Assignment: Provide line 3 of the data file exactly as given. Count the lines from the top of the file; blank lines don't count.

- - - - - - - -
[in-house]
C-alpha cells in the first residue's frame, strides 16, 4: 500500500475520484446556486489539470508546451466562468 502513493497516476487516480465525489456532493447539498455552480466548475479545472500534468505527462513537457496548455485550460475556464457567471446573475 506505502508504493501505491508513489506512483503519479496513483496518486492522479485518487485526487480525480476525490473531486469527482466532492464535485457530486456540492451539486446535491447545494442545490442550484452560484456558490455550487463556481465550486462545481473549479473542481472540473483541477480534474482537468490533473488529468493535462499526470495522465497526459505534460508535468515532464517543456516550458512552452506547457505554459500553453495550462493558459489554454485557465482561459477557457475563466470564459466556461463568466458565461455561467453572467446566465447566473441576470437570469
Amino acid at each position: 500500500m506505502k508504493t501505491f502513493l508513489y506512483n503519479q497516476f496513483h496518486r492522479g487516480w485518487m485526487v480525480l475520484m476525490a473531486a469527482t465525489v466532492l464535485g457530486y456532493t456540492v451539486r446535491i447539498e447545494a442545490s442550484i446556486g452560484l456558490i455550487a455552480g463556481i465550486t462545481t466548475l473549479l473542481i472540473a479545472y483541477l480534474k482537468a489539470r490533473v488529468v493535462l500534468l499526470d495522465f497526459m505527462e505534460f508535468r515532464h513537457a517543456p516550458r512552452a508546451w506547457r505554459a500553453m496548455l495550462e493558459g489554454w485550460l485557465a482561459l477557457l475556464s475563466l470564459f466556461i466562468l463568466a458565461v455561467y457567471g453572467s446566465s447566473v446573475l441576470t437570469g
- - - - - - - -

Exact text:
Amino acid at each position: 500500500m506505502k508504493t501505491f502513493l508513489y506512483n503519479q497516476f496513483h496518486r492522479g487516480w485518487m485526487v480525480l475520484m476525490a473531486a469527482t465525489v466532492l464535485g457530486y456532493t456540492v451539486r446535491i447539498e447545494a442545490s442550484i446556486g452560484l456558490i455550487a455552480g463556481i465550486t462545481t466548475l473549479l473542481i472540473a479545472y483541477l480534474k482537468a489539470r490533473v488529468v493535462l500534468l499526470d495522465f497526459m505527462e505534460f508535468r515532464h513537457a517543456p516550458r512552452a508546451w506547457r505554459a500553453m496548455l495550462e493558459g489554454w485550460l485557465a482561459l477557457l475556464s475563466l470564459f466556461i466562468l463568466a458565461v455561467y457567471g453572467s446566465s447566473v446573475l441576470t437570469g